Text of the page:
Routers Hold the Key to MPLS Network Performance Measurement

edtittel.jpgby Ed Tittel
Everybody knows the benefits of migrating to MPLS: better reliability, increased performance, and lower costs. (A primer podcast is available here [MP3], via Hill Associates, and we’ve developed our own whitepaper on the subject.) The downside is low visibility and access into the MPLS cloud. How can you be certain your carrier is delivering consistent levels of performance when traditional measurement techniques such as trace-route and ping offer no help, and probes are costly and difficult to maintain?
Try utilizing the flow statistics that are captured by almost all current routers. The most common format for flow statistics is Cisco IOS® NetFlow technology. While originally developed as an advanced packet-switching technology, it has become the de facto standard in flow-based data collection, not only for Cisco devices but throughout much of the networking industry.

Additionally, there is strong momentum within the IETF to arrive at a flow measurement standard similar to NetFlow, as described in RFC 3917. This router-based approach has significant advantages over probe-based approaches in terms of cost and maintenance. It’s known as IPFIX and we hope it becomes widely used on all kinds of networking gear.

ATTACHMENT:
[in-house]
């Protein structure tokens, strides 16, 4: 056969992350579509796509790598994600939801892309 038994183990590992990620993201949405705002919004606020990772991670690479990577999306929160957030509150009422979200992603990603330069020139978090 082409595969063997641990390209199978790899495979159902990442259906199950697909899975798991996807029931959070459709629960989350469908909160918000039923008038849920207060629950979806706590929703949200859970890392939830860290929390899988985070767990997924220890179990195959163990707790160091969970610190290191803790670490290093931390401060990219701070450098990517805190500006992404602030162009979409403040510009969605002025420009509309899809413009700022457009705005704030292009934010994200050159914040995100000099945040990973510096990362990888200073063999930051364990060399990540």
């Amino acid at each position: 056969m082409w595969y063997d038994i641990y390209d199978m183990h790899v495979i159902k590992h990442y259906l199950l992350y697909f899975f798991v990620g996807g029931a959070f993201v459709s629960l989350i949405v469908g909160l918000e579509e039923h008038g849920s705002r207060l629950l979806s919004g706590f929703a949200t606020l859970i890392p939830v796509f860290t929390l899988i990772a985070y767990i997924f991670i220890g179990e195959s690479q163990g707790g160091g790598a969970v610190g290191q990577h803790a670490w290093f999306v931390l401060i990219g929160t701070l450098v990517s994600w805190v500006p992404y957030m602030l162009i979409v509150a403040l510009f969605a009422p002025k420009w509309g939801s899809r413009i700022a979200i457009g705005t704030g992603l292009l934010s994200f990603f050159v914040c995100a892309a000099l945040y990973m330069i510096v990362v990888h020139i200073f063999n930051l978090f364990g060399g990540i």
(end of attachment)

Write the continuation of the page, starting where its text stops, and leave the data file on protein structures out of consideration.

Using probes to monitor traffic on a link-by-link basis presents significant costs — not only in terms of up-front purchase costs but also for ongoing maintenance and upgrades. And most probes need to be replaced whenever the links they monitor get upgraded.
On the other hand, most routers already have flow-measurement technology built right in, so there’s no probe to upgrade when a link is upgraded. Today, many switches also incorporate router modules and can also measure flows as well.
By working with the technology built into your existing routers and switches, you can maintain visibility in terms of application throughput for remote sites without breaking the bank — or instrumentation.
Ed Tittel is the author of the Exam Cram series of computer trade books, and has written over 130 books in total.
More information:
- MPLS Network Performance Assurance: Validating Your Carrier’s Service Level Claims

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